The Día de la Virgen del Carmen is celebrated on July 16th in many coastal towns and villages throughout Spain. Places as diverse as Almuñecar, on the coast of Granada province, and Puerto de la Cruz in Tenerife share the festival with many other coastal communities in Andalucia, Murcia, Valencia and Catalonia.
The Old Testament prophet Elias, towards the end of his life, became a hermit in a cave on Mount Carmelo. Hundreds of years later, pilgrims trying to follow in the prophet’s footsteps, invoked the protection of the Virgin Mary of Mount Carmelo – Stella Maris, the Virgin of Carmen. Now, the Virgin is the patroness and protector of all seamen, fishermen and even, as we shall see later, scuba divers.
Most of the Día de la Virgen del Carmen traditions involve at least one parade through the town, making its way to the sea front. Usually, a flower-strewn effigy of the Virgin is carried through the streets by a group of the local fishermen. When they reach the sea, they are usually met by a flotilla of illuminated and decorated boats, all sounding their horns. After prayers are made for all those at sea, the statue is then customarily taken on a boat, around the local harbour as the fireworks and bands accompany her journey.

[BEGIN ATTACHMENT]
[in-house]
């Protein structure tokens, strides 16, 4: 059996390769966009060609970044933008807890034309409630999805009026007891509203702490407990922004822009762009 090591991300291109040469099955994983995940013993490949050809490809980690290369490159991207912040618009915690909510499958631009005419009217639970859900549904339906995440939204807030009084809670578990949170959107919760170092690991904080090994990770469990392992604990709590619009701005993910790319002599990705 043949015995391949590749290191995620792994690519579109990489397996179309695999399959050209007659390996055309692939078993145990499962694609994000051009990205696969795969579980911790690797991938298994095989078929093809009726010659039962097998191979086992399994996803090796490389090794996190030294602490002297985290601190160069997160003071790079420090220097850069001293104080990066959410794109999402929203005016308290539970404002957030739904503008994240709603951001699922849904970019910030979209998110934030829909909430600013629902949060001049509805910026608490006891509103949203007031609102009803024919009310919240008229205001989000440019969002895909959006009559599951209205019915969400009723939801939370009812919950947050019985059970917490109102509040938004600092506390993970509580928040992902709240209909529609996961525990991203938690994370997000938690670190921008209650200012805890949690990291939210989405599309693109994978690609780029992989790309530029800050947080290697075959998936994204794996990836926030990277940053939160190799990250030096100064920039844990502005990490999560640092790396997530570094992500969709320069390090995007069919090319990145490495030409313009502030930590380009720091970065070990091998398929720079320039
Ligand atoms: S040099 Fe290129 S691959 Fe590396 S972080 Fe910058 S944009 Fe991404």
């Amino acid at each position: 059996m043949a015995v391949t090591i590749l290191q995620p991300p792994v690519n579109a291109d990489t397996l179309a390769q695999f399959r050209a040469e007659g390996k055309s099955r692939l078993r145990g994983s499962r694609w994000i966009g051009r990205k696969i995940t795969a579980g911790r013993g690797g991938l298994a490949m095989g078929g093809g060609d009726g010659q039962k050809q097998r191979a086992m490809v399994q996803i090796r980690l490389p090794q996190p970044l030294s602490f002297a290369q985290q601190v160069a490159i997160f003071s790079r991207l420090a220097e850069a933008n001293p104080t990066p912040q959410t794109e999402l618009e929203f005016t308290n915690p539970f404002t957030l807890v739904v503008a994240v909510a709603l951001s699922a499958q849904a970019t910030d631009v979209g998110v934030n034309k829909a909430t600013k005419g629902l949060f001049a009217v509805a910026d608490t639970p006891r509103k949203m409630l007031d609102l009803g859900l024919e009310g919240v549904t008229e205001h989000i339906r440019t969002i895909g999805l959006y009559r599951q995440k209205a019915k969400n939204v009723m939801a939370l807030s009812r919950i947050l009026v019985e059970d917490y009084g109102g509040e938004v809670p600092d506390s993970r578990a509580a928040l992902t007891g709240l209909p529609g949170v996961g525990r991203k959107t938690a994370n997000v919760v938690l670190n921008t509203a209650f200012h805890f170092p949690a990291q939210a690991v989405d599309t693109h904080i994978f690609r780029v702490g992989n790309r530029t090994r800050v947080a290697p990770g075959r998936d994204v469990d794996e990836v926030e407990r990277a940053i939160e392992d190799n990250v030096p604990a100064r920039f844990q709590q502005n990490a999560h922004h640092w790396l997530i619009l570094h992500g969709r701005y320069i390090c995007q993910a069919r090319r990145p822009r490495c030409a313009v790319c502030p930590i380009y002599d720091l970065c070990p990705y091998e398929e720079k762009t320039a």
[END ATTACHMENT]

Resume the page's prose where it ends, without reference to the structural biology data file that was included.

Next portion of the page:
The Virgin, according to the legend, is responsible for keeping the waters around the shore clean and safe; many devotees used to refuse to swim until after July 16th!
Obviously each of the towns holding their own celebrations will adapt the proceedings according to their own traditions. Since 1981, for example, when local scuba divers placed an image of the Virgin on the sea bed, a part of the tradition in Malaga has involved divers paying their own respects to their underwater patron. In Puerto de la Cruz in Tenerife doves are released when the Virgin is taken onto the boat.
Always fascinating for visitors, the Día de la Virgen is similar to many of the traditional Spanish festivals in that it manages to combine religious devotion with a seemingly endless capacity for partying – without any sense of incongruity. Being held in the middle of a Spanish summer, barbecues on the beach feature strongly in many places – and very late nights, of course.
Alicante, Nerja, Estepona, Port de Sóller, Torremolinos and Almería are among the larger towns that enjoy notable Día de la Virgen del Carmen festivals, along with smaller places such as La Cala and Rincon de la Victoria near Malaga. All of them follow the same basic procedures, whilst acknowledging their patroness in their own special ways.
Always a stirring celebration, and often profoundly moving, Día de la Virgen days are amongst the most important celebrations in Spain, often uniting visitors and local inhabitants who together symbolically acknowledge the need for protection for ‘those in peril on the sea’.